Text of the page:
One of my friends recently moved into a new apartment—her first as a single adult, her first all by herself.
At 35, she’s going through a painful separation from her husband, a man she’s been with since she was a teenager. It’s been a tough transition, made all the more difficult by a lack of money and a sometimes overwhelming sense of loneliness. When she told me that her mother was coming to visit, I assumed this was good thing.
Sara, she said. I think I just sold my soul.
Her mother and stepfather drove up from Florida, ostensibly to support my friend in her newfound, awkward independence. Her mother took one look at the half-empty apartment and decided to take her daughter shopping for needed items: towels, silverware, and most importantly, art for the bare, white walls. Her mother is a compassionate woman who wants the best for her daughter.
They drove me absolutely crazy, my friend said.
It was clear that my friend appreciated her mother and stepfather’s help. She admitted that she never could have made this move on her own, that they were helping her find a new life. But this parental help came with a big price. She felt a little like she’d sold her adulthood for a sofa, a couple months rent and a framed Monet print.
Her parents had purchased the right to tell her how to live. Her stepfather even made sure that he had control over her thermostat, reminding her that she didn’t have the money to run up a bill that he and his wife would have to pay. They owned her right down to the filtered air she was breathing.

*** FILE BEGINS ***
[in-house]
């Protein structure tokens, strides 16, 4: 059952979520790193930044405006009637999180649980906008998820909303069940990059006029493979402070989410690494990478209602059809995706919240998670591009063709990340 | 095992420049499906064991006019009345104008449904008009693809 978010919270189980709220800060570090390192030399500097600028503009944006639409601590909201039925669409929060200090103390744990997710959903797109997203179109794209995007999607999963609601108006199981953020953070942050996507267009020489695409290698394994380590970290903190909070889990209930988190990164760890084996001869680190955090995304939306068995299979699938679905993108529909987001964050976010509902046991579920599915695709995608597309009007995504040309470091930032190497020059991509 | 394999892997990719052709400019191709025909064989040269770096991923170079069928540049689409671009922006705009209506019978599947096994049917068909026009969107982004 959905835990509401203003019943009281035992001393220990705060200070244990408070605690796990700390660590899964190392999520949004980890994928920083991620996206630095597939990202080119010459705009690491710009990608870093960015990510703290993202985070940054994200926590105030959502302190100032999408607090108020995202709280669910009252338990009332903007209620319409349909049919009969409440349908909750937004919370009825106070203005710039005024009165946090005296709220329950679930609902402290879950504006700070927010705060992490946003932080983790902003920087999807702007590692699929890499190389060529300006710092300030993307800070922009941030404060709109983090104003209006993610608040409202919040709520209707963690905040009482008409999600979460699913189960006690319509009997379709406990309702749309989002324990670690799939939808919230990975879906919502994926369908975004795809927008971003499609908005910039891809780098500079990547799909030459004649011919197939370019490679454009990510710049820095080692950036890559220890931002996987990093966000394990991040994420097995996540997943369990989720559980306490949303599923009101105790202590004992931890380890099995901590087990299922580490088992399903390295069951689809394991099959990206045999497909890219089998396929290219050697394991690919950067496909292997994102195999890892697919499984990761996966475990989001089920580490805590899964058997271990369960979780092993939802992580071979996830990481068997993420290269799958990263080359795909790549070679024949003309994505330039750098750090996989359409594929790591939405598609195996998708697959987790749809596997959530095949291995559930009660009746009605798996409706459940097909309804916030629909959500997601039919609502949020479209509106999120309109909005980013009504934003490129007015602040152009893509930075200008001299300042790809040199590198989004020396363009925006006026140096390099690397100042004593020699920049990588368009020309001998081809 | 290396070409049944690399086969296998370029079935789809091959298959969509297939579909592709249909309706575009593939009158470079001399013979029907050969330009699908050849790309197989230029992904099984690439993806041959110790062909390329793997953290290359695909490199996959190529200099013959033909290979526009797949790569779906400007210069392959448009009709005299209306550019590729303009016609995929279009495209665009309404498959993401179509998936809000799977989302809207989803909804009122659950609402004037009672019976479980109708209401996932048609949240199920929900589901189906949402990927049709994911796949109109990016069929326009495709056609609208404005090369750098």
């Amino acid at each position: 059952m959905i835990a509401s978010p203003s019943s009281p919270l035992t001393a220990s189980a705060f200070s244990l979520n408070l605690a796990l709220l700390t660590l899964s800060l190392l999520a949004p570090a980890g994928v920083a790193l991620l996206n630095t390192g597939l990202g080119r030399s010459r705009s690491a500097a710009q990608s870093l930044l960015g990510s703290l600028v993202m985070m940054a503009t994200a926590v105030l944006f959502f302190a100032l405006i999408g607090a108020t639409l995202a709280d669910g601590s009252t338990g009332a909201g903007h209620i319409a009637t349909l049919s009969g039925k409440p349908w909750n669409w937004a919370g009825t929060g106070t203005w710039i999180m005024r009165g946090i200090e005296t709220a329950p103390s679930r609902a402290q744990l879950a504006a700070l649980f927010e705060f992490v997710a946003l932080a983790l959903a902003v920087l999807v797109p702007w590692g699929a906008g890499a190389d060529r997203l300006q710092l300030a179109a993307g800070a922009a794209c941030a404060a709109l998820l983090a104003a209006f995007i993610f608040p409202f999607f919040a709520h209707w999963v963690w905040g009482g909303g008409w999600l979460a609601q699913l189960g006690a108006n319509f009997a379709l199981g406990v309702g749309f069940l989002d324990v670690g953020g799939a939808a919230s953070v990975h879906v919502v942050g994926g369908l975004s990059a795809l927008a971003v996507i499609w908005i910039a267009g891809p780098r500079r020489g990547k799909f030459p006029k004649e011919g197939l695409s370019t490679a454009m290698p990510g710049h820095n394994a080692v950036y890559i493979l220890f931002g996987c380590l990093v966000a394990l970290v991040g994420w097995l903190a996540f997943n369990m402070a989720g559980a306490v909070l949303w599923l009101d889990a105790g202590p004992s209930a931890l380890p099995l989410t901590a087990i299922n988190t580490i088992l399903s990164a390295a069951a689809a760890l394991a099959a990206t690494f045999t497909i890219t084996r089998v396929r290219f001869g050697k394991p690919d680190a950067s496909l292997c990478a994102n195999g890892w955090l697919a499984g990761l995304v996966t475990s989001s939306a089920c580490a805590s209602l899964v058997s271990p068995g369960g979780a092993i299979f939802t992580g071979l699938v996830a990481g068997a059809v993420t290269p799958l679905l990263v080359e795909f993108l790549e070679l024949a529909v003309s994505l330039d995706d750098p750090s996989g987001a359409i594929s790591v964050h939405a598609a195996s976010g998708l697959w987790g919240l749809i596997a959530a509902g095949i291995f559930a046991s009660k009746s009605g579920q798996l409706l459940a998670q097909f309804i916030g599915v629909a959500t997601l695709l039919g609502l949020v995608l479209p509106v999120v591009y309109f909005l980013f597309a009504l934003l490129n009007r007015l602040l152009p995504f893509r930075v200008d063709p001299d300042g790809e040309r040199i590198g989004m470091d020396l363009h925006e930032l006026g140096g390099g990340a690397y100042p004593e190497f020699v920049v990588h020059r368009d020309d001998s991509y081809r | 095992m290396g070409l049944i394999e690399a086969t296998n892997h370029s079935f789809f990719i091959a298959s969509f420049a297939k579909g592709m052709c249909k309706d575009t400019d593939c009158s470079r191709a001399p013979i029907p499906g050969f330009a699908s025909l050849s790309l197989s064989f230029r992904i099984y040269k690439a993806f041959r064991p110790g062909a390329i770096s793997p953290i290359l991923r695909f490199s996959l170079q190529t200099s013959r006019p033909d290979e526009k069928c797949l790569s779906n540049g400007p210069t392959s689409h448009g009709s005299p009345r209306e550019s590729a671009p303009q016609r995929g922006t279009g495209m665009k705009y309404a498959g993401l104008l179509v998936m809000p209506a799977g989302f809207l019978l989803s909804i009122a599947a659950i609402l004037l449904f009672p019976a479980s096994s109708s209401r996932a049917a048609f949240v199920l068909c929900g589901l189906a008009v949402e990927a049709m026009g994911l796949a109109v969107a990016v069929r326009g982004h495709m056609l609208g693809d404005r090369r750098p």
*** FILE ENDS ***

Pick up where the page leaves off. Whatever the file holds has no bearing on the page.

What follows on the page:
When she wanted to have a few friends over for a potluck-style housewarming party, she was told that was off the table too. You can’t afford to have people over, her stepfather informed her, as if someone showing up at your door with a six-pack and a plate of Rice Krispie treats is an especially expensive proposition.
It’s said the devil is in the details; in my friend’s case, those details were the bare necessities of starting a new life, courtesy of mom and dad.
I wish I could say that I had no experience with being an adult dependent. If I was to write a memoir, I think I’d leave out the part about living with my mother during my late 20’s—that horrendous year of sneaking cigarettes in the basement and sneaking sips of her boxed wine. (I swear it wasn’t me, Mom!) It was a rough year, one in which I didn’t dare date for fear of having to tell a potential suitor that we could go back to my place, but we’d have to extra quiet because my mother is a light sleeper. It was a transition phase, a second adolescence that was just as embarrassing for my mother as it was for me.